Volvo prides itself on being a byword for sturdiness, safety and reliability. After a careful examination of the vehicle-maker's investment in Israel, perhaps it should also become synonymous with enabling torture.
The Swedish company has a direct shareholding of 26.5 percent in the Israeli company Merkavim, manufacturer of the Mars Prisoner Bus. This bus has been specifically designed for use by the Israeli Prison Authority to transport Palestinians apprehended in the occupied West Bank and Gaza Strip to facilities within Israel's internationally-recognized borders. The remainder of Merkavim is owned by Mayer's Cars and Trucks, which doubles up as the exclusive representative of Volvo in Israel.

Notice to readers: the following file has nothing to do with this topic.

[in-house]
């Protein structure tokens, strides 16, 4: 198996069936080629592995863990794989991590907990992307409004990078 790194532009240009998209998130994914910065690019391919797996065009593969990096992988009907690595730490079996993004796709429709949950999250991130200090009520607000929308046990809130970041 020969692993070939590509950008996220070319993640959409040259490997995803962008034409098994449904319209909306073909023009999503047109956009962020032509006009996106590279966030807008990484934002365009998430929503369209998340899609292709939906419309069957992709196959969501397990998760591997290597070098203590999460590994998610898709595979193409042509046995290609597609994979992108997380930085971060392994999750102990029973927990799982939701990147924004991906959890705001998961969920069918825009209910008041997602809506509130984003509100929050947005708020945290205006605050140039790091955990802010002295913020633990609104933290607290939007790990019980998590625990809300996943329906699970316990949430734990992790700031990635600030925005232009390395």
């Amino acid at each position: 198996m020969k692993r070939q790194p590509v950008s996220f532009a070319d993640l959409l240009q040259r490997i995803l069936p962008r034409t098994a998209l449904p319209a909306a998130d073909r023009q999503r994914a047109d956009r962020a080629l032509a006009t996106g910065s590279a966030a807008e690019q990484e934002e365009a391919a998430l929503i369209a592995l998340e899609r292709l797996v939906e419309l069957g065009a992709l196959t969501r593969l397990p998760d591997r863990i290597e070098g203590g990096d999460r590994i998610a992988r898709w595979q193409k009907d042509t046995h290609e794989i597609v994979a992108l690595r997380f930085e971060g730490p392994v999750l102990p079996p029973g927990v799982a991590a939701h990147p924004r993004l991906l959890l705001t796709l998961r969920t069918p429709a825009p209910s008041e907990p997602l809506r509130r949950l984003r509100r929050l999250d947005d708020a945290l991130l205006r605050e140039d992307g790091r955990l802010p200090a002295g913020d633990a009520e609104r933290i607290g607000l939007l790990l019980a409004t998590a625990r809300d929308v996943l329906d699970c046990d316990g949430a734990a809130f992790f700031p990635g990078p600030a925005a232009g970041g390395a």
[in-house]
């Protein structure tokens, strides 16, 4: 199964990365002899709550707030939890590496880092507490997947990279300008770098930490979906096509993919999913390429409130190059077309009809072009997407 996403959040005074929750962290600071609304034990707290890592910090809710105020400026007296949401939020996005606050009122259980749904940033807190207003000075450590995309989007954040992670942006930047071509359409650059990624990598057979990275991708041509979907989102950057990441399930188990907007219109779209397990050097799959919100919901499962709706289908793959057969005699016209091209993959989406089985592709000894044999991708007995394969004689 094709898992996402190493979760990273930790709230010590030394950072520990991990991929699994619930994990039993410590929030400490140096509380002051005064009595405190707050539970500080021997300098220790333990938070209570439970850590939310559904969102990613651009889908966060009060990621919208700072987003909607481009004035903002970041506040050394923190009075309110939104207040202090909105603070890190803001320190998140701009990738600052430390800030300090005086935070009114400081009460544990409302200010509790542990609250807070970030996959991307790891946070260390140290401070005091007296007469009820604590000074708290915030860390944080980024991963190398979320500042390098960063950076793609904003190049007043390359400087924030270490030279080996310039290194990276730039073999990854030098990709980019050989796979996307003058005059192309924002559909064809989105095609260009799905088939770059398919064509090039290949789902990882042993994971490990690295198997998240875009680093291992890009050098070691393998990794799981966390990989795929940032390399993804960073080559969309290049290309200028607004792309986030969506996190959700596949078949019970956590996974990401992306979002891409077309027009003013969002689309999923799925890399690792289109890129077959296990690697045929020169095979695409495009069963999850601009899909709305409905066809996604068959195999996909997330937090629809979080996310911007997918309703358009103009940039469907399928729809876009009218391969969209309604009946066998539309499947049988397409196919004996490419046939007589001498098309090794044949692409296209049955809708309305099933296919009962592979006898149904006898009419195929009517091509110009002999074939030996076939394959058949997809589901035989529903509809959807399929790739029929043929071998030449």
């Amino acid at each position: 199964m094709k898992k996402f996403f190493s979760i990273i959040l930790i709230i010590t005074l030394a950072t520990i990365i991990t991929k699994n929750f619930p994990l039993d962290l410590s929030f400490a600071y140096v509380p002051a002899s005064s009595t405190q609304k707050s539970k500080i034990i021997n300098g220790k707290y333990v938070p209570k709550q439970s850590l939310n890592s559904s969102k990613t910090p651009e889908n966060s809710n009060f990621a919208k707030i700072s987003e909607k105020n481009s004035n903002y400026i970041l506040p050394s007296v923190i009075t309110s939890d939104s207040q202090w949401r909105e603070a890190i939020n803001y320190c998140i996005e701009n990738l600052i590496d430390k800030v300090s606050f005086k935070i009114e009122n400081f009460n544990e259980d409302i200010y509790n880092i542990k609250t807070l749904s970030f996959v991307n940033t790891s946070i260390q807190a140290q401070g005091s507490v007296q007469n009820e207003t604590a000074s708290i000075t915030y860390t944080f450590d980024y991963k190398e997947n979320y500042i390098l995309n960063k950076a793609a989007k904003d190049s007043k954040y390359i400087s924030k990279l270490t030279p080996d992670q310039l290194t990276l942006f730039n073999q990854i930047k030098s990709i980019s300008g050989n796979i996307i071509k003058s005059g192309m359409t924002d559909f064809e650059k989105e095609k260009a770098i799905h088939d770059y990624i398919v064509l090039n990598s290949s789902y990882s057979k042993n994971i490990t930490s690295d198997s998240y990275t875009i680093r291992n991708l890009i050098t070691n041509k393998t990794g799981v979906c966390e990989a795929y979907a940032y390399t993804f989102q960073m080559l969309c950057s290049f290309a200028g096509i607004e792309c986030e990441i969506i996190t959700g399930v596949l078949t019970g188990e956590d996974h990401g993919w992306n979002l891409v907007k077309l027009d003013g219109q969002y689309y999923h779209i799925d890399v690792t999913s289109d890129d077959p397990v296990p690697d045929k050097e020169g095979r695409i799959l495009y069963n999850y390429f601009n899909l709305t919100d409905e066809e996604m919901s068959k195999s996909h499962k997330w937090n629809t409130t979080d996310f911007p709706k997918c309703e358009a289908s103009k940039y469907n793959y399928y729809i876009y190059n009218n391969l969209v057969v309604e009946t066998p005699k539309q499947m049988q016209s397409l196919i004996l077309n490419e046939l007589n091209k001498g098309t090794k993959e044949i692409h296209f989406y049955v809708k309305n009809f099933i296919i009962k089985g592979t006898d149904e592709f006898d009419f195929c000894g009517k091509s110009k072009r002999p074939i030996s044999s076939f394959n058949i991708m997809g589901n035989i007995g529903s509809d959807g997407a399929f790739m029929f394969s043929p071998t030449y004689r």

Evidence amassed by human rights monitors indicates that torture is widespread within Israeli detention centers. Although the country's high court ruled in 1999 that some interrogation methods should be outlawed, Israel continues to approve torture in cases where it is deemed "necessary," Amnesty International has found. An important loophole in the court's ruling indicated that torture is permissible in cases where Israeli security forces face an imminent threat. Israel's attorney general has been all-too-willing to invoke that loophole in order to approve the use of torture, despite how Israel has ratified the United Nations Convention Against Torture.